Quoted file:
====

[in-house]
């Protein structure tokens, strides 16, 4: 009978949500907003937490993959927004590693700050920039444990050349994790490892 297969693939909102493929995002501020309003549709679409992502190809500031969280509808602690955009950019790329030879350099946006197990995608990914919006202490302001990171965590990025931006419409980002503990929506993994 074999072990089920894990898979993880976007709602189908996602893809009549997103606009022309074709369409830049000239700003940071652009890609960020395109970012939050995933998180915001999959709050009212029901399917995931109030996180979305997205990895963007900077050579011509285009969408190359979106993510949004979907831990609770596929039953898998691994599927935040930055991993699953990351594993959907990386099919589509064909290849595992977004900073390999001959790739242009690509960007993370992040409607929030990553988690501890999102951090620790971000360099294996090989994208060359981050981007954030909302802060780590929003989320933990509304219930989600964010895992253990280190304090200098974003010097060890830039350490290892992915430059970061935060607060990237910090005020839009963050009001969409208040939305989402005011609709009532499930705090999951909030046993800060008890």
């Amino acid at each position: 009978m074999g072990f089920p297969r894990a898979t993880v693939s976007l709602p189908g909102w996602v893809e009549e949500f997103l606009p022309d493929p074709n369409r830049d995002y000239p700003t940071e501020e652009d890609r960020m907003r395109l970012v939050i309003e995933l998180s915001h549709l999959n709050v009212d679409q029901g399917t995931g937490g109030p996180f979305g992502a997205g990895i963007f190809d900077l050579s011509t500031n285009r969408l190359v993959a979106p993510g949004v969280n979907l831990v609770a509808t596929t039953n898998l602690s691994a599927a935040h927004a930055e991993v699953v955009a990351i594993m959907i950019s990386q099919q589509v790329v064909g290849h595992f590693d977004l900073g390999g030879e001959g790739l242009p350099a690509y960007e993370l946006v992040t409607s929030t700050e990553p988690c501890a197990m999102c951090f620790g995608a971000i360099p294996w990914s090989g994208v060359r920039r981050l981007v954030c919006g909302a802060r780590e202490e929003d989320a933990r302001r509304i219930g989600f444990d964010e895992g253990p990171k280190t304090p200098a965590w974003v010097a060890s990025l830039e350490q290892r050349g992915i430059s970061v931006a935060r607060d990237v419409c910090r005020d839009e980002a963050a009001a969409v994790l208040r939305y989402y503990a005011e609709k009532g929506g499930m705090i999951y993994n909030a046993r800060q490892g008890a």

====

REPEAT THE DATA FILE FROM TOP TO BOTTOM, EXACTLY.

[in-house]
């Protein structure tokens, strides 16, 4: 009978949500907003937490993959927004590693700050920039444990050349994790490892 297969693939909102493929995002501020309003549709679409992502190809500031969280509808602690955009950019790329030879350099946006197990995608990914919006202490302001990171965590990025931006419409980002503990929506993994 074999072990089920894990898979993880976007709602189908996602893809009549997103606009022309074709369409830049000239700003940071652009890609960020395109970012939050995933998180915001999959709050009212029901399917995931109030996180979305997205990895963007900077050579011509285009969408190359979106993510949004979907831990609770596929039953898998691994599927935040930055991993699953990351594993959907990386099919589509064909290849595992977004900073390999001959790739242009690509960007993370992040409607929030990553988690501890999102951090620790971000360099294996090989994208060359981050981007954030909302802060780590929003989320933990509304219930989600964010895992253990280190304090200098974003010097060890830039350490290892992915430059970061935060607060990237910090005020839009963050009001969409208040939305989402005011609709009532499930705090999951909030046993800060008890």
């Amino acid at each position: 009978m074999g072990f089920p297969r894990a898979t993880v693939s976007l709602p189908g909102w996602v893809e009549e949500f997103l606009p022309d493929p074709n369409r830049d995002y000239p700003t940071e501020e652009d890609r960020m907003r395109l970012v939050i309003e995933l998180s915001h549709l999959n709050v009212d679409q029901g399917t995931g937490g109030p996180f979305g992502a997205g990895i963007f190809d900077l050579s011509t500031n285009r969408l190359v993959a979106p993510g949004v969280n979907l831990v609770a509808t596929t039953n898998l602690s691994a599927a935040h927004a930055e991993v699953v955009a990351i594993m959907i950019s990386q099919q589509v790329v064909g290849h595992f590693d977004l900073g390999g030879e001959g790739l242009p350099a690509y960007e993370l946006v992040t409607s929030t700050e990553p988690c501890a197990m999102c951090f620790g995608a971000i360099p294996w990914s090989g994208v060359r920039r981050l981007v954030c919006g909302a802060r780590e202490e929003d989320a933990r302001r509304i219930g989600f444990d964010e895992g253990p990171k280190t304090p200098a965590w974003v010097a060890s990025l830039e350490q290892r050349g992915i430059s970061v931006a935060r607060d990237v419409c910090r005020d839009e980002a963050a009001a969409v994790l208040r939305y989402y503990a005011e609709k009532g929506g499930m705090i999951y993994n909030a046993r800060q490892g008890a």